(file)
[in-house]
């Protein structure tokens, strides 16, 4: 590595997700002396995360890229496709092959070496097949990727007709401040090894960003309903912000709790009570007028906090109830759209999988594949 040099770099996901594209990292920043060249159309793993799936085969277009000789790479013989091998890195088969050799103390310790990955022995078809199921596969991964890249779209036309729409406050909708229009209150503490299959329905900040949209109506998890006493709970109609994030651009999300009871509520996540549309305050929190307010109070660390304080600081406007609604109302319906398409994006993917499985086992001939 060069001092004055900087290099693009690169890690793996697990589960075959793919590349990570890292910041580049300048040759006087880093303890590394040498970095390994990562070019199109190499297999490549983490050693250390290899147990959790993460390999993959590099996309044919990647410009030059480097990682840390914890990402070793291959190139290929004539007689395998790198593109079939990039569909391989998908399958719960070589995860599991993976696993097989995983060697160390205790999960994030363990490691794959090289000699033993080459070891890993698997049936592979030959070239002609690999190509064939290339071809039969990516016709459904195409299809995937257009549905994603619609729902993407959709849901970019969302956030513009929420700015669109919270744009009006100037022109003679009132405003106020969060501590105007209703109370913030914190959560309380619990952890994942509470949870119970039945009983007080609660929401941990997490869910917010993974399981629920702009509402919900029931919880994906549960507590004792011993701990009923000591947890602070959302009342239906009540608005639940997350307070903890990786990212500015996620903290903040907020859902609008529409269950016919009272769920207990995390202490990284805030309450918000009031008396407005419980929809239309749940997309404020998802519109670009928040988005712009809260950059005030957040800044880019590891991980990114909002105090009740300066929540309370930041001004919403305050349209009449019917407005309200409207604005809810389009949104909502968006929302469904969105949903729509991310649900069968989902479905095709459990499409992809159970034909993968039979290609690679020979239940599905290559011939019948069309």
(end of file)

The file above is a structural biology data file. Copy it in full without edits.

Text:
[in-house]
């Protein structure tokens, strides 16, 4: 590595997700002396995360890229496709092959070496097949990727007709401040090894960003309903912000709790009570007028906090109830759209999988594949 040099770099996901594209990292920043060249159309793993799936085969277009000789790479013989091998890195088969050799103390310790990955022995078809199921596969991964890249779209036309729409406050909708229009209150503490299959329905900040949209109506998890006493709970109609994030651009999300009871509520996540549309305050929190307010109070660390304080600081406007609604109302319906398409994006993917499985086992001939 060069001092004055900087290099693009690169890690793996697990589960075959793919590349990570890292910041580049300048040759006087880093303890590394040498970095390994990562070019199109190499297999490549983490050693250390290899147990959790993460390999993959590099996309044919990647410009030059480097990682840390914890990402070793291959190139290929004539007689395998790198593109079939990039569909391989998908399958719960070589995860599991993976696993097989995983060697160390205790999960994030363990490691794959090289000699033993080459070891890993698997049936592979030959070239002609690999190509064939290339071809039969990516016709459904195409299809995937257009549905994603619609729902993407959709849901970019969302956030513009929420700015669109919270744009009006100037022109003679009132405003106020969060501590105007209703109370913030914190959560309380619990952890994942509470949870119970039945009983007080609660929401941990997490869910917010993974399981629920702009509402919900029931919880994906549960507590004792011993701990009923000591947890602070959302009342239906009540608005639940997350307070903890990786990212500015996620903290903040907020859902609008529409269950016919009272769920207990995390202490990284805030309450918000009031008396407005419980929809239309749940997309404020998802519109670009928040988005712009809260950059005030957040800044880019590891991980990114909002105090009740300066929540309370930041001004919403305050349209009449019917407005309200409207604005809810389009949104909502968006929302469904969105949903729509991310649900069968989902479905095709459990499409992809159970034909993968039979290609690679020979239940599905290559011939019948069309």